One March day in Chicago, life begins to unfold for recent industrial design graduate Hayden Carlisle. Realizing his talents and prickly personality are more suited to a smaller operation, Hayden takes a job with a toy design firm. The Plush Porcupine is past its heyday of once-popular unique toys and entering a downward spiral of ennui. Hayden is more interested in using the staff for a personal pet project—writing a best-selling documentary on his first, and probably only, year at the firm that will jumpstart his literary career—and initially has little other appreciation for corporate or personal intrigue.

Characters rarely get what they wish. Hayden is not the only hire at the Porcupine this special week. A promising, indeterminately-aged but highly motivated and challenging woman named Maxine Porter also starts work there. The reader follows Hayden and the members and friends of the Plush Porcupine during the rest of the tumultuous year.

The book is divided into months, with epigraphs that hint at the events to come. Chapters within the months are divided by Hayden’s journal writing in the first person and other chapters in a wandering omniscient voice that focuses on the personnel: company founder and owner Walter, whom Hayden admires; the troubled Marty, Walter’s friend and confidant who’s a talented designer in her own right; Scott, another focused toy designer; Matthew, the religious advertising guy; the ever-perky Caryn, who’s a designer but prefers to run the office and make sure everyone is greeted with a smile; and Adam, Hayden’s roommate. The story progresses as the force that is Maxine, with all her mystery and energy, firmly shakes up the world of the Porcupine. The staff wonders alternately if she’s an angel, an alien, or Mary Poppins. Maxine plows on, taking Hayden under her wing as her special assistant on an equally mysterious project dealing with virtual reality.

Meanwhile, each character’s personal and professional life plays out with Maxine’s golden prophetic aid, firm hand, and subtle dare to rise above. As the year moves onward, it’s obvious Maxine has a personal goal, and I had fun turning pages and wondering about it right along with the well-fleshed and interwoven characters. Participating in the story as the pieces come together is a delight for readers who enjoy character-driven set pieces with a subtle twist of fantasy.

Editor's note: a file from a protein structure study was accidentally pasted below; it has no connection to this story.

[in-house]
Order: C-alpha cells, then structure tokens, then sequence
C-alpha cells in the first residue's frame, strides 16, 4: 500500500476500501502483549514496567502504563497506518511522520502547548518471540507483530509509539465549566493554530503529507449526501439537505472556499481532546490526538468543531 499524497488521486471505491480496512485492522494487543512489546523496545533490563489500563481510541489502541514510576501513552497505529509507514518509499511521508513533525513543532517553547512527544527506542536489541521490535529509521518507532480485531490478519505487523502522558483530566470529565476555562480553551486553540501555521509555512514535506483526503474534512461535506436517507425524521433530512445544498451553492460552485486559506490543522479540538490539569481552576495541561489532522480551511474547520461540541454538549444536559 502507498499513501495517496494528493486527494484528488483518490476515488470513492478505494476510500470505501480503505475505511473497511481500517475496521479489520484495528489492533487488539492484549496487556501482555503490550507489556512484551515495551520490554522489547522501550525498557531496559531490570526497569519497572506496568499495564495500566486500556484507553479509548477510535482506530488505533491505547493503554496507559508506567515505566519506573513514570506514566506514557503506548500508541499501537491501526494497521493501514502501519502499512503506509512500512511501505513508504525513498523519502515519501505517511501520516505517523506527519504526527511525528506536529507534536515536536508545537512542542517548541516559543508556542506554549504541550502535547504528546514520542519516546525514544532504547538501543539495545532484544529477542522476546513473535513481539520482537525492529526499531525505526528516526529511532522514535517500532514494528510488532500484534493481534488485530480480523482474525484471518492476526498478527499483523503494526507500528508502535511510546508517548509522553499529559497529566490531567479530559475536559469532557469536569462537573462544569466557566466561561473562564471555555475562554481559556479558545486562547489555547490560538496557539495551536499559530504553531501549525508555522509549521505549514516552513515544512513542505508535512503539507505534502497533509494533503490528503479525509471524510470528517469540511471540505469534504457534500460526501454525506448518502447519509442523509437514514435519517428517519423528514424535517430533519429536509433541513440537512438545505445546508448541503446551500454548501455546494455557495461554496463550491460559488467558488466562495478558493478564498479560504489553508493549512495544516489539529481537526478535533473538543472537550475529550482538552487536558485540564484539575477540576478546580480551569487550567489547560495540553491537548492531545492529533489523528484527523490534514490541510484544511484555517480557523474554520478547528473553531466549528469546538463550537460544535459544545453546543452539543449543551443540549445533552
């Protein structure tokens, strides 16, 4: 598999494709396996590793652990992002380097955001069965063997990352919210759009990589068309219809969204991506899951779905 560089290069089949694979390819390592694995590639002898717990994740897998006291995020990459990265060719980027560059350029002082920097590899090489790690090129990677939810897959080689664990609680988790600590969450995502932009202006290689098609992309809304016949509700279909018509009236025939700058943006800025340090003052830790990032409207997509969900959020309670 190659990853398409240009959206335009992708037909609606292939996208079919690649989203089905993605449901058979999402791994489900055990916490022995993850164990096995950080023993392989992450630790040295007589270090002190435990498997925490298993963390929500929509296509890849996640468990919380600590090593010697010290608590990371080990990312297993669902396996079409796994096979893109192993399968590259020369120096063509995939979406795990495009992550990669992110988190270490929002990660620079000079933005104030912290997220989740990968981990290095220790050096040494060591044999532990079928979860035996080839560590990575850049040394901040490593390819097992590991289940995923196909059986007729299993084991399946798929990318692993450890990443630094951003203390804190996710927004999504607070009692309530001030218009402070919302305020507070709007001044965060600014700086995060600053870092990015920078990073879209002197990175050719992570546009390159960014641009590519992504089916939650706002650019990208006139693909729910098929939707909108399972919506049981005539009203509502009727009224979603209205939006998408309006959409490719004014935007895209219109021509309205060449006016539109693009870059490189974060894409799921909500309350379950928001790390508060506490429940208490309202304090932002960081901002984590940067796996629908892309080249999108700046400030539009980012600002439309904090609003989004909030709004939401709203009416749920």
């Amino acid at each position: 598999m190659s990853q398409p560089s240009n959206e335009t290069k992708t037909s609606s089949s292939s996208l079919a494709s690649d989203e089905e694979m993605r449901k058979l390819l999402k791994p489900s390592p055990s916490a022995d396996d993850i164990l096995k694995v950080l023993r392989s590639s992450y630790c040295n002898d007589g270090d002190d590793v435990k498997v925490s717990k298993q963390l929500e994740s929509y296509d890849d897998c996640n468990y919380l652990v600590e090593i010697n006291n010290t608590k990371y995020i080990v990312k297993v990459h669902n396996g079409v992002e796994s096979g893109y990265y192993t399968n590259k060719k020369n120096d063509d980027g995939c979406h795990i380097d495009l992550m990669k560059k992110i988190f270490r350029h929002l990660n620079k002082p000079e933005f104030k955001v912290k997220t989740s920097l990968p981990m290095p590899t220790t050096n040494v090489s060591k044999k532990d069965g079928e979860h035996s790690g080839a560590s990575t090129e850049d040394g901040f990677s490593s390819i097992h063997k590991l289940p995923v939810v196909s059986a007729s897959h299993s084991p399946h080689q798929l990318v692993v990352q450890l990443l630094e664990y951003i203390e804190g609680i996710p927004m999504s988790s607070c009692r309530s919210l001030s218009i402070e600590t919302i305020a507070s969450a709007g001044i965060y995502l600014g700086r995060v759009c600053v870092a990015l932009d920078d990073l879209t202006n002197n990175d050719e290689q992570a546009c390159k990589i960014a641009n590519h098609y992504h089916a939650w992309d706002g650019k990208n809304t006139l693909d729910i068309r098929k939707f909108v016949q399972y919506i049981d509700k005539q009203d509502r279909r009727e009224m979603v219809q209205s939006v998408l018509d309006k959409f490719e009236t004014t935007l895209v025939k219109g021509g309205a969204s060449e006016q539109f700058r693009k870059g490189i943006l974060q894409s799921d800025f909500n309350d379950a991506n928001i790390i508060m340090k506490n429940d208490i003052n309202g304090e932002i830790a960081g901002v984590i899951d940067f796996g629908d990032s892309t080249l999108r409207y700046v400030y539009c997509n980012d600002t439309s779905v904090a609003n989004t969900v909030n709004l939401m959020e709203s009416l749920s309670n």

Chicago comes alive as the designers and their friends and family invest themselves in their work and lifestyle choices. The Illuminating Occurrence of Maxine Porter is a fresh, thoughtful, feel-good tale of imperfect people learning to grow, work, and communicate in a joint effort to make a better future.



Book Review: Glory Bishop

Glory Bishop. Deborah King. Red Adept Publishing, June 4, 2019, E-book, 302 pages.

Reviewed by Sierra Kay.

It’s 1983, but you wouldn’t know it from Glory Bishop’s life. Glory’s mother is raising her under strict rule and must have had “spare the rod, spoil the child” surgically etched in her brain. Glory goes to church, work, and home, and struggles to find any freedom as she progresses through her senior year in high school.

While most of her classmates prepare for college, Glory can only hope for the freedom that a man can provide. Her mother doesn’t believe in college. So, marriage would be her only way out. 

The man that chooses Glory happens to be the preacher’s son, Malcolm, who is Glory’s senior by ten years. Her mother is ecstatic. Glory is hesitant. Malcolm is persistent.